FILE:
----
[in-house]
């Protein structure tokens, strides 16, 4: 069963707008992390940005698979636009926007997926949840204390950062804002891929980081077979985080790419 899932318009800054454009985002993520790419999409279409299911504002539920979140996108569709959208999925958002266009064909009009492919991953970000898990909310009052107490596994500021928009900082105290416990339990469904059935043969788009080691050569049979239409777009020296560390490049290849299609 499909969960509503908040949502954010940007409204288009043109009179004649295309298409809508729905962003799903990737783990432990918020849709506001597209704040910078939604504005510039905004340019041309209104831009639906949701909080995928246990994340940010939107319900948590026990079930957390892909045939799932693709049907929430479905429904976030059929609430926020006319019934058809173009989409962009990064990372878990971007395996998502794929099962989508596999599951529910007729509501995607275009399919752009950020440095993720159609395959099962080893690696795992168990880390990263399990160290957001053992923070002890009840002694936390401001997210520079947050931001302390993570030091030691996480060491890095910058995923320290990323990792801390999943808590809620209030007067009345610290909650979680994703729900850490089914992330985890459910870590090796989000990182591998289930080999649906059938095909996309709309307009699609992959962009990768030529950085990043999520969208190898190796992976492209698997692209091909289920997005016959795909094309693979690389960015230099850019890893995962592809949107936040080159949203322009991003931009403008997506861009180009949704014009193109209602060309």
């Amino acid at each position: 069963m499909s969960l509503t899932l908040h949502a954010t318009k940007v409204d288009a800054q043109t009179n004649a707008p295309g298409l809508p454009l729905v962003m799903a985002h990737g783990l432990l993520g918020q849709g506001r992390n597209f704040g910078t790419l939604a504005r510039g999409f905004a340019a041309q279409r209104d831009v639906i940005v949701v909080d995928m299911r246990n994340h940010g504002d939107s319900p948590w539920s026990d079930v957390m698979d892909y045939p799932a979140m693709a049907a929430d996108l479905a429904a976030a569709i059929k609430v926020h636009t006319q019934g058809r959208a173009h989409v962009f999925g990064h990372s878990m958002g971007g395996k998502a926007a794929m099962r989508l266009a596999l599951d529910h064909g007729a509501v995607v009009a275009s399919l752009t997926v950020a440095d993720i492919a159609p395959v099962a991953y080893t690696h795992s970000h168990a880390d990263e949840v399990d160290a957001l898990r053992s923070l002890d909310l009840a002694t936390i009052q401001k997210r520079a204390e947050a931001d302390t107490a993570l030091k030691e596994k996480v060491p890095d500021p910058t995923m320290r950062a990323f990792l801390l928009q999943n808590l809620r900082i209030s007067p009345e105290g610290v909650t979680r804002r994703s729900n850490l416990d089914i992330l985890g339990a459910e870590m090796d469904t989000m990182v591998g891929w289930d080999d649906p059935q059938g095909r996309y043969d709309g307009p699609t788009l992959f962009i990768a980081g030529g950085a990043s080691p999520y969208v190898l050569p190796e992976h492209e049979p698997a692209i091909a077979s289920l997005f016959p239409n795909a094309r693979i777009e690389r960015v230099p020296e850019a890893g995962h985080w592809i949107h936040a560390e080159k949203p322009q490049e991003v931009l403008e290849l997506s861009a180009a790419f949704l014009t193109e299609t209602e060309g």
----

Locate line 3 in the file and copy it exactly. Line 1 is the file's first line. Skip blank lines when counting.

């Amino acid at each position: 069963m499909s969960l509503t899932l908040h949502a954010t318009k940007v409204d288009a800054q043109t009179n004649a707008p295309g298409l809508p454009l729905v962003m799903a985002h990737g783990l432990l993520g918020q849709g506001r992390n597209f704040g910078t790419l939604a504005r510039g999409f905004a340019a041309q279409r209104d831009v639906i940005v949701v909080d995928m299911r246990n994340h940010g504002d939107s319900p948590w539920s026990d079930v957390m698979d892909y045939p799932a979140m693709a049907a929430d996108l479905a429904a976030a569709i059929k609430v926020h636009t006319q019934g058809r959208a173009h989409v962009f999925g990064h990372s878990m958002g971007g395996k998502a926007a794929m099962r989508l266009a596999l599951d529910h064909g007729a509501v995607v009009a275009s399919l752009t997926v950020a440095d993720i492919a159609p395959v099962a991953y080893t690696h795992s970000h168990a880390d990263e949840v399990d160290a957001l898990r053992s923070l002890d909310l009840a002694t936390i009052q401001k997210r520079a204390e947050a931001d302390t107490a993570l030091k030691e596994k996480v060491p890095d500021p910058t995923m320290r950062a990323f990792l801390l928009q999943n808590l809620r900082i209030s007067p009345e105290g610290v909650t979680r804002r994703s729900n850490l416990d089914i992330l985890g339990a459910e870590m090796d469904t989000m990182v591998g891929w289930d080999d649906p059935q059938g095909r996309y043969d709309g307009p699609t788009l992959f962009i990768a980081g030529g950085a990043s080691p999520y969208v190898l050569p190796e992976h492209e049979p698997a692209i091909a077979s289920l997005f016959p239409n795909a094309r693979i777009e690389r960015v230099p020296e850019a890893g995962h985080w592809i949107h936040a560390e080159k949203p322009q490049e991003v931009l403008e290849l997506s861009a180009a790419f949704l014009t193109e299609t209602e060309g």